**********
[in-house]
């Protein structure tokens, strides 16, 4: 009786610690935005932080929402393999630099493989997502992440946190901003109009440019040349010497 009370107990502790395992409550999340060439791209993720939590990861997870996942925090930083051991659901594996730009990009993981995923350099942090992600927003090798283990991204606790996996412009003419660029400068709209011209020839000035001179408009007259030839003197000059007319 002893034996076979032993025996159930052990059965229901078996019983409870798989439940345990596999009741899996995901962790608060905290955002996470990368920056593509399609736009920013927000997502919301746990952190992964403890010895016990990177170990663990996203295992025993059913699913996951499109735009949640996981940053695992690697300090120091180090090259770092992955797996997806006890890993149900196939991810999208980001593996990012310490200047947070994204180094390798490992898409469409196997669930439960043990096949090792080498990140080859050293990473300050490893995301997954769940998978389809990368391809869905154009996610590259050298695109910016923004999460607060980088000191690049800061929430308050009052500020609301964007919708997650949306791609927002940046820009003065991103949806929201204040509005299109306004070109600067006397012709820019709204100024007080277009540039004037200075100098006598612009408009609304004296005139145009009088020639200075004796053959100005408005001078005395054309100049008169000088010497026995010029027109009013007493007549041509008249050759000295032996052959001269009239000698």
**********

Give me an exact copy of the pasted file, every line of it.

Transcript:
[in-house]
């Protein structure tokens, strides 16, 4: 009786610690935005932080929402393999630099493989997502992440946190901003109009440019040349010497 009370107990502790395992409550999340060439791209993720939590990861997870996942925090930083051991659901594996730009990009993981995923350099942090992600927003090798283990991204606790996996412009003419660029400068709209011209020839000035001179408009007259030839003197000059007319 002893034996076979032993025996159930052990059965229901078996019983409870798989439940345990596999009741899996995901962790608060905290955002996470990368920056593509399609736009920013927000997502919301746990952190992964403890010895016990990177170990663990996203295992025993059913699913996951499109735009949640996981940053695992690697300090120091180090090259770092992955797996997806006890890993149900196939991810999208980001593996990012310490200047947070994204180094390798490992898409469409196997669930439960043990096949090792080498990140080859050293990473300050490893995301997954769940998978389809990368391809869905154009996610590259050298695109910016923004999460607060980088000191690049800061929430308050009052500020609301964007919708997650949306791609927002940046820009003065991103949806929201204040509005299109306004070109600067006397012709820019709204100024007080277009540039004037200075100098006598612009408009609304004296005139145009009088020639200075004796053959100005408005001078005395054309100049008169000088010497026995010029027109009013007493007549041509008249050759000295032996052959001269009239000698």